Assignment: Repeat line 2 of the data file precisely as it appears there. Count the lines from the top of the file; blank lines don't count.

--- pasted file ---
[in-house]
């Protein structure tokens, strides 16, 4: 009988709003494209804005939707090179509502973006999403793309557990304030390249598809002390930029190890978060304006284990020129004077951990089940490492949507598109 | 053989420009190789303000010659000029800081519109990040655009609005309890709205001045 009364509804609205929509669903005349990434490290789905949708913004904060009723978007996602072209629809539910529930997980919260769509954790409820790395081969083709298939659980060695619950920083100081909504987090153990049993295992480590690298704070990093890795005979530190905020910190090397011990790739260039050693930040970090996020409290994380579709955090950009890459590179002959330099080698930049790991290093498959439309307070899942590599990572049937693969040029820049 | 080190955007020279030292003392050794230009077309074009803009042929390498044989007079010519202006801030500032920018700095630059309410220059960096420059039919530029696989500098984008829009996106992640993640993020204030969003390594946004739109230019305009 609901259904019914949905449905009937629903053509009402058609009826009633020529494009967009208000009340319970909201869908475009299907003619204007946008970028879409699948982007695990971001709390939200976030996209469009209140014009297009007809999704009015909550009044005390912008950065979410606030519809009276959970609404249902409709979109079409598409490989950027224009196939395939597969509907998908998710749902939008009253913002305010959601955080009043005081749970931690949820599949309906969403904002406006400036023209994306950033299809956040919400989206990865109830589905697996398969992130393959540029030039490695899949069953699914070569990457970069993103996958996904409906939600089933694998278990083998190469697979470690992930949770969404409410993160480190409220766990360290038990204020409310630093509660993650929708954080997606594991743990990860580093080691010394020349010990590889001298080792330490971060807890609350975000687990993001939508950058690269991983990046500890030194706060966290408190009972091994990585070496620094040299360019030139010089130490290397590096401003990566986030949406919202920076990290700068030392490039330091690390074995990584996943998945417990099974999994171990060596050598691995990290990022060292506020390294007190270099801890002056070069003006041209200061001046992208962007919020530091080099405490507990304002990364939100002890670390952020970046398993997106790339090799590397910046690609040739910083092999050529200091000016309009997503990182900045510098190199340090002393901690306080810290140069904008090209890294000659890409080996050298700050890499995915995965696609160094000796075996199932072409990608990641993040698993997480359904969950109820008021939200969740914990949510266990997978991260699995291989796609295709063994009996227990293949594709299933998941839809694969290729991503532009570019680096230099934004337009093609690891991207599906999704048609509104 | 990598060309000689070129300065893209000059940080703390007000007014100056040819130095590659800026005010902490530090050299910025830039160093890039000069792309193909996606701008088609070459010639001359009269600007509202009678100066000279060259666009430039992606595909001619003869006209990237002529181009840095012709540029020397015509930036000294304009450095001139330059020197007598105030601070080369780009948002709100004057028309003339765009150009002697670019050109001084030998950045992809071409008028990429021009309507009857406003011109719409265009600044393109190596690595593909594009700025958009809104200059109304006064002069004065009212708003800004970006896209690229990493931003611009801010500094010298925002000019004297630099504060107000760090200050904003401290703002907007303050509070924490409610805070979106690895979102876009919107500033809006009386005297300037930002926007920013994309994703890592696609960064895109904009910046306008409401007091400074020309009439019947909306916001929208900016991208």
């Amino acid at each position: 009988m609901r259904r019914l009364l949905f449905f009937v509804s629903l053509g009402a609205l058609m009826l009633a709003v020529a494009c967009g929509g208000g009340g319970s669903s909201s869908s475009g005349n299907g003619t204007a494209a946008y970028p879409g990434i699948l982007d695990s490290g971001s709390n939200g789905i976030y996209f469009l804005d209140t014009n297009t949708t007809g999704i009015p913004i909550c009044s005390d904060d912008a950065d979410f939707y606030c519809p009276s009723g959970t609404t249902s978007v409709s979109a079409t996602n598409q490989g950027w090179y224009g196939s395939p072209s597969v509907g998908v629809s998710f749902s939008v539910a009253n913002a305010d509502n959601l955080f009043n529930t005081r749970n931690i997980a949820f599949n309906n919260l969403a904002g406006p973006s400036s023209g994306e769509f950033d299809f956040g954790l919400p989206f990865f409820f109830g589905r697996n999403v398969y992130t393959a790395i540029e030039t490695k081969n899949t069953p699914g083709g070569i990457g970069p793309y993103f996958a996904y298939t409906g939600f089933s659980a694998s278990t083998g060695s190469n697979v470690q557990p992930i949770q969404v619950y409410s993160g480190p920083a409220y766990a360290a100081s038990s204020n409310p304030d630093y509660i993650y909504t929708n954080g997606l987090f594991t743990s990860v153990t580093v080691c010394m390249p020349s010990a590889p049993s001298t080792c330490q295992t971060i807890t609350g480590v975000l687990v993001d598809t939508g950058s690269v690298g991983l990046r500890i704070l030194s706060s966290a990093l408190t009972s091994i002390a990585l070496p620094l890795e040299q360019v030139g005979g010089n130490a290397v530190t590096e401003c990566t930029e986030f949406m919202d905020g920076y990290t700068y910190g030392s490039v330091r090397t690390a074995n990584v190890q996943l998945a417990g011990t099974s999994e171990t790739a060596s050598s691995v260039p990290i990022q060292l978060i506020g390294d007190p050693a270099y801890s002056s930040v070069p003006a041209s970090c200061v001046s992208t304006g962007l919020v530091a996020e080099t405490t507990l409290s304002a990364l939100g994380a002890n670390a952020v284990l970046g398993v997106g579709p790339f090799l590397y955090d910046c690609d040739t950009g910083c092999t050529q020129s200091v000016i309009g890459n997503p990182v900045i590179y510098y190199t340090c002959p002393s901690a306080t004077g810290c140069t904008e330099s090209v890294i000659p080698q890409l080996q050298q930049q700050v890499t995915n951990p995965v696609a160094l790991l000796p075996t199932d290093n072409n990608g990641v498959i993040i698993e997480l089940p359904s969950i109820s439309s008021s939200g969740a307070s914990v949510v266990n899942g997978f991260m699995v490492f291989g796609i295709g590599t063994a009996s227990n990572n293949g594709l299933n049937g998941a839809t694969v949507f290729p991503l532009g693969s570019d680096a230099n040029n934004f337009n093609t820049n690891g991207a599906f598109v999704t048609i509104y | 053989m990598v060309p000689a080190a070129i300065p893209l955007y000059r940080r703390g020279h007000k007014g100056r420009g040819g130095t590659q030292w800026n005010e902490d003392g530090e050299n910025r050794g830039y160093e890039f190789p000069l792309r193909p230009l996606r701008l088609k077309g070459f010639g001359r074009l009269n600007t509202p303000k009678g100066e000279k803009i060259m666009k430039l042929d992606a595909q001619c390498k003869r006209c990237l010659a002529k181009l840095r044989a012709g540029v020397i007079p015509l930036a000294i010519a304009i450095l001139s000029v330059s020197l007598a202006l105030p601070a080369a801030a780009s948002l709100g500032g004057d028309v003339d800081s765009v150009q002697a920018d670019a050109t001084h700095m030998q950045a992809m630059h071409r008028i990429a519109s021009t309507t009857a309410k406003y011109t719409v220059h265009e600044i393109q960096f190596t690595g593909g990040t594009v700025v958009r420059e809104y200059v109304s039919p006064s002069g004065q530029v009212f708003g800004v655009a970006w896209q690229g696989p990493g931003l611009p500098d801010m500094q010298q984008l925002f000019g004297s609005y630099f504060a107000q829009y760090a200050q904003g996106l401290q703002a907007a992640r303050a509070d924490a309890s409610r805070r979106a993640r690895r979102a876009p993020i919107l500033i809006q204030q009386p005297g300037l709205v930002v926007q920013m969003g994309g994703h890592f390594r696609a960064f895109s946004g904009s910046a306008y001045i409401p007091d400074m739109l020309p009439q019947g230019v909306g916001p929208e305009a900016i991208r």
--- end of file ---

């Protein structure tokens, strides 16, 4: 009988709003494209804005939707090179509502973006999403793309557990304030390249598809002390930029190890978060304006284990020129004077951990089940490492949507598109 | 053989420009190789303000010659000029800081519109990040655009609005309890709205001045 009364509804609205929509669903005349990434490290789905949708913004904060009723978007996602072209629809539910529930997980919260769509954790409820790395081969083709298939659980060695619950920083100081909504987090153990049993295992480590690298704070990093890795005979530190905020910190090397011990790739260039050693930040970090996020409290994380579709955090950009890459590179002959330099080698930049790991290093498959439309307070899942590599990572049937693969040029820049 | 080190955007020279030292003392050794230009077309074009803009042929390498044989007079010519202006801030500032920018700095630059309410220059960096420059039919530029696989500098984008829009996106992640993640993020204030969003390594946004739109230019305009 609901259904019914949905449905009937629903053509009402058609009826009633020529494009967009208000009340319970909201869908475009299907003619204007946008970028879409699948982007695990971001709390939200976030996209469009209140014009297009007809999704009015909550009044005390912008950065979410606030519809009276959970609404249902409709979109079409598409490989950027224009196939395939597969509907998908998710749902939008009253913002305010959601955080009043005081749970931690949820599949309906969403904002406006400036023209994306950033299809956040919400989206990865109830589905697996398969992130393959540029030039490695899949069953699914070569990457970069993103996958996904409906939600089933694998278990083998190469697979470690992930949770969404409410993160480190409220766990360290038990204020409310630093509660993650929708954080997606594991743990990860580093080691010394020349010990590889001298080792330490971060807890609350975000687990993001939508950058690269991983990046500890030194706060966290408190009972091994990585070496620094040299360019030139010089130490290397590096401003990566986030949406919202920076990290700068030392490039330091690390074995990584996943998945417990099974999994171990060596050598691995990290990022060292506020390294007190270099801890002056070069003006041209200061001046992208962007919020530091080099405490507990304002990364939100002890670390952020970046398993997106790339090799590397910046690609040739910083092999050529200091000016309009997503990182900045510098190199340090002393901690306080810290140069904008090209890294000659890409080996050298700050890499995915995965696609160094000796075996199932072409990608990641993040698993997480359904969950109820008021939200969740914990949510266990997978991260699995291989796609295709063994009996227990293949594709299933998941839809694969290729991503532009570019680096230099934004337009093609690891991207599906999704048609509104 | 990598060309000689070129300065893209000059940080703390007000007014100056040819130095590659800026005010902490530090050299910025830039160093890039000069792309193909996606701008088609070459010639001359009269600007509202009678100066000279060259666009430039992606595909001619003869006209990237002529181009840095012709540029020397015509930036000294304009450095001139330059020197007598105030601070080369780009948002709100004057028309003339765009150009002697670019050109001084030998950045992809071409008028990429021009309507009857406003011109719409265009600044393109190596690595593909594009700025958009809104200059109304006064002069004065009212708003800004970006896209690229990493931003611009801010500094010298925002000019004297630099504060107000760090200050904003401290703002907007303050509070924490409610805070979106690895979102876009919107500033809006009386005297300037930002926007920013994309994703890592696609960064895109904009910046306008409401007091400074020309009439019947909306916001929208900016991208």